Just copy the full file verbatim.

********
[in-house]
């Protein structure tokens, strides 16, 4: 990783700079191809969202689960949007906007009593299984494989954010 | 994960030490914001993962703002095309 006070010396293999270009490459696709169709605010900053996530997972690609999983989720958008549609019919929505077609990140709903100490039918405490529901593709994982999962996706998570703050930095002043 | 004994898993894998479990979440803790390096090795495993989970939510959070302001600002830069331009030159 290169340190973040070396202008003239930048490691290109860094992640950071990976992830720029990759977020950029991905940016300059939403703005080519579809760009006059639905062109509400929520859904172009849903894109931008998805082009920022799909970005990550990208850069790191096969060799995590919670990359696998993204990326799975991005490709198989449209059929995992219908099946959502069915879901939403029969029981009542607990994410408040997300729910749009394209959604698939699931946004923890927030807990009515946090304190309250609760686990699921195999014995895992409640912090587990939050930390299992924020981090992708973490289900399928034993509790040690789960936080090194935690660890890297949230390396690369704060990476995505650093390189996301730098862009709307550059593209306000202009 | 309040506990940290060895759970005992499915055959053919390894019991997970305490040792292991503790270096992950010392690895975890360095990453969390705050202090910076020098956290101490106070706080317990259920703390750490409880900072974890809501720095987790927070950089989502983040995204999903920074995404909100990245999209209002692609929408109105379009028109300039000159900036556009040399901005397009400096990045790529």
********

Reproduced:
[in-house]
């Protein structure tokens, strides 16, 4: 990783700079191809969202689960949007906007009593299984494989954010 | 994960030490914001993962703002095309 006070010396293999270009490459696709169709605010900053996530997972690609999983989720958008549609019919929505077609990140709903100490039918405490529901593709994982999962996706998570703050930095002043 | 004994898993894998479990979440803790390096090795495993989970939510959070302001600002830069331009030159 290169340190973040070396202008003239930048490691290109860094992640950071990976992830720029990759977020950029991905940016300059939403703005080519579809760009006059639905062109509400929520859904172009849903894109931008998805082009920022799909970005990550990208850069790191096969060799995590919670990359696998993204990326799975991005490709198989449209059929995992219908099946959502069915879901939403029969029981009542607990994410408040997300729910749009394209959604698939699931946004923890927030807990009515946090304190309250609760686990699921195999014995895992409640912090587990939050930390299992924020981090992708973490289900399928034993509790040690789960936080090194935690660890890297949230390396690369704060990476995505650093390189996301730098862009709307550059593209306000202009 | 309040506990940290060895759970005992499915055959053919390894019991997970305490040792292991503790270096992950010392690895975890360095990453969390705050202090910076020098956290101490106070706080317990259920703390750490409880900072974890809501720095987790927070950089989502983040995204999903920074995404909100990245999209209002692609929408109105379009028109300039000159900036556009040399901005397009400096990045790529």